Anime, Religion and Spirituality - Profane and Sacred Worlds in Contemporary Japan - Katherine Buljan

Anime, Religion and Spirituality - Profane and Sacred Worlds in Contemporary Japan - Katherine Buljan

The New Life of Old Beliefs: Religious and Spiritual Concepts in Anime

Anime, Religion and Spirituality - Profane and Sacred Worlds in Contemporary Japan - Katherine Buljan

Katherine Buljan [+-]
Independent scholar
Katharine Buljan was awarded a PhD from the University of Sydney in 2007 and is a scholar and visual artist/animator.
Carole M. Cusack [+-]
University of Sydney
Carole M. Cusack is Professor of Religious Studies at the University of Sydney. She researches and teaches on contemporary religious trends (including pilgrimage and tourism, modern Pagan religions, NRMs, and religion and popular culture). Her books include Invented Religions: Imagination, Fiction and Faith (Ashgate, 2010) and (with Katharine Buljan) Anime, Religion, and Spirituality: Profane and Sacred Worlds in Contemporary Japan (Equinox, 2015). In 2016 she became Editor of Fieldwork in Religion, and she is also Editor of Literature & Aesthetics (journal of the Sydney Society of Literature and Aesthetics).

Description

The religious and spiritual content of anime is one of its remarkable qualities, as in the West it is not common for popular cultural forms to be so saturated with the religious and the spiritual. This chapter has four distinct sections. First, it discusses the role and function of religion in Japanese society, and analyses the complex historical dynamic existing between Shinto and Buddhism, giving greater attention to Shinto as the religious tradition that has contributed most substantially to anime. Second, it considers the Western conceptual categories of animism and anthropomorphism as tools of analysis in the identification of religious and spiritual motifs in anime. The third section examines human to animal and animal to human metamorphosis in Japanese folklore, and the role of magical animals in general and their treatment in anime. The final section identifies supernatural themes and motifs in anime (for example types of spirit beings, animal transformations, and issues of life, death and afterlife) and traces their connections with Shinto, Buddhism, and to a lesser extent, the minority traditions of Christianity and new religions (shin shūkyō) in Japan.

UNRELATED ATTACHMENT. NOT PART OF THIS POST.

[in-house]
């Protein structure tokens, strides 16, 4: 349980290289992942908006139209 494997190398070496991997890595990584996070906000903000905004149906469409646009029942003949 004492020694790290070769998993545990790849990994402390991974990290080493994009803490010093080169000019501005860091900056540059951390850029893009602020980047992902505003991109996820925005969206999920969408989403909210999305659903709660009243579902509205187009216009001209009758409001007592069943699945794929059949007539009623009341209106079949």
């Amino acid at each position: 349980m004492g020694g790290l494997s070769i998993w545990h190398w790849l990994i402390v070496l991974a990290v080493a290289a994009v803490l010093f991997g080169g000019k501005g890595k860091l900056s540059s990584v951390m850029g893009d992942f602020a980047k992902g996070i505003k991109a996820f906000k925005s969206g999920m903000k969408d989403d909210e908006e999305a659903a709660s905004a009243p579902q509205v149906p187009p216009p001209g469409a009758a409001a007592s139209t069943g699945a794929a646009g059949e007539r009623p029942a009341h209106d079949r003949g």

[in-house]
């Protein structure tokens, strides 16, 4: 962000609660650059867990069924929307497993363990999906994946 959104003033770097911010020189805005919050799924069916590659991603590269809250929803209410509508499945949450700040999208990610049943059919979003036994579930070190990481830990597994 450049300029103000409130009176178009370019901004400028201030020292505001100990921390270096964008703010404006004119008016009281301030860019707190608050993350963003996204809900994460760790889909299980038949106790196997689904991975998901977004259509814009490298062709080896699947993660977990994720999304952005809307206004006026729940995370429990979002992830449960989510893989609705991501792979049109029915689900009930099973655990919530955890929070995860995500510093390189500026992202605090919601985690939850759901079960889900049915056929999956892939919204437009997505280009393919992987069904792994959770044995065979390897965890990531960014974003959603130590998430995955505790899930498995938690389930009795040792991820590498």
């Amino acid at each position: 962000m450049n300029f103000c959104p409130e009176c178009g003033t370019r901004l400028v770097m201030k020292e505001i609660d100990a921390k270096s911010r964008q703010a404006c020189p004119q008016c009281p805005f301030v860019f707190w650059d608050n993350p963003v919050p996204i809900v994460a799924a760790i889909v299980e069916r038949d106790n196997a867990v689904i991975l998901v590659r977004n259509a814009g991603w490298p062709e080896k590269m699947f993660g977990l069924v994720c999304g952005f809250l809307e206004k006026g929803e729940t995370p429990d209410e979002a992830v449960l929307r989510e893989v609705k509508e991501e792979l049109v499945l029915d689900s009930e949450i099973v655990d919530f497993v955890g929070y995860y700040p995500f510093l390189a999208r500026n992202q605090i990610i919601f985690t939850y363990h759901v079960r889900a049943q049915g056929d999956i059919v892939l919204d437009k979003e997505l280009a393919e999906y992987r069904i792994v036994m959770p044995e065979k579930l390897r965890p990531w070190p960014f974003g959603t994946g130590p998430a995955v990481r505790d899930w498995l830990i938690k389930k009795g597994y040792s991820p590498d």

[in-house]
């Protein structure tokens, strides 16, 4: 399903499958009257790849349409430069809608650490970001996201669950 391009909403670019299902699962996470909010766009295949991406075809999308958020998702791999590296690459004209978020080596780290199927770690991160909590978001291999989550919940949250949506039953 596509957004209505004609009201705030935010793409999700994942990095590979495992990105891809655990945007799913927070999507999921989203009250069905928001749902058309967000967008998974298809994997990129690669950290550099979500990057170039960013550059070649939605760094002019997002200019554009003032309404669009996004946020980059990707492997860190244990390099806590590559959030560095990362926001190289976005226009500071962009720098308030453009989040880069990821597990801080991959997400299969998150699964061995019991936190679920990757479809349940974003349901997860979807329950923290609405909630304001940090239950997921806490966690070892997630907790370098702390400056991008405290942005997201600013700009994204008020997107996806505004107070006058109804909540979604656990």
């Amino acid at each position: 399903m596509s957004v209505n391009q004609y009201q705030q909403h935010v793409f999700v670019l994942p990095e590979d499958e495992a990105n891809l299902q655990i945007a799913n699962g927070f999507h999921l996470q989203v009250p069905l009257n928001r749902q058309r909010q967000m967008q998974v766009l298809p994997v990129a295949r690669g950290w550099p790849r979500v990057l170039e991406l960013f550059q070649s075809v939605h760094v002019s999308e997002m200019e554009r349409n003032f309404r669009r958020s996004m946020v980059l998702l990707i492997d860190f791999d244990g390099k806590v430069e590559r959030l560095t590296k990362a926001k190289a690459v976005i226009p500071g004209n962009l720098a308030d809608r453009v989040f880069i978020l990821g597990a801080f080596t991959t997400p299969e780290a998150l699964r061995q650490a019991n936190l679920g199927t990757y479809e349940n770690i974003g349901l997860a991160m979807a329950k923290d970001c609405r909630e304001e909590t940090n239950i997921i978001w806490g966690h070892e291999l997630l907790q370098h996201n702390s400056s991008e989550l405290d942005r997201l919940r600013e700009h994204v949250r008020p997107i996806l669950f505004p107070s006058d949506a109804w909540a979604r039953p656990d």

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Citation

Buljan, Katherine; Cusack, Carole M. The New Life of Old Beliefs: Religious and Spiritual Concepts in Anime. Anime, Religion and Spirituality - Profane and Sacred Worlds in Contemporary Japan. Equinox eBooks Publishing, United Kingdom. p. 63-116 Apr 2015. ISBN 9781781791103. https://www.equinoxpub.com/home/view-chapter/?id=25888. Date accessed: 04 Aug 2020 doi: 10.1558/equinox.25888. Apr 2015

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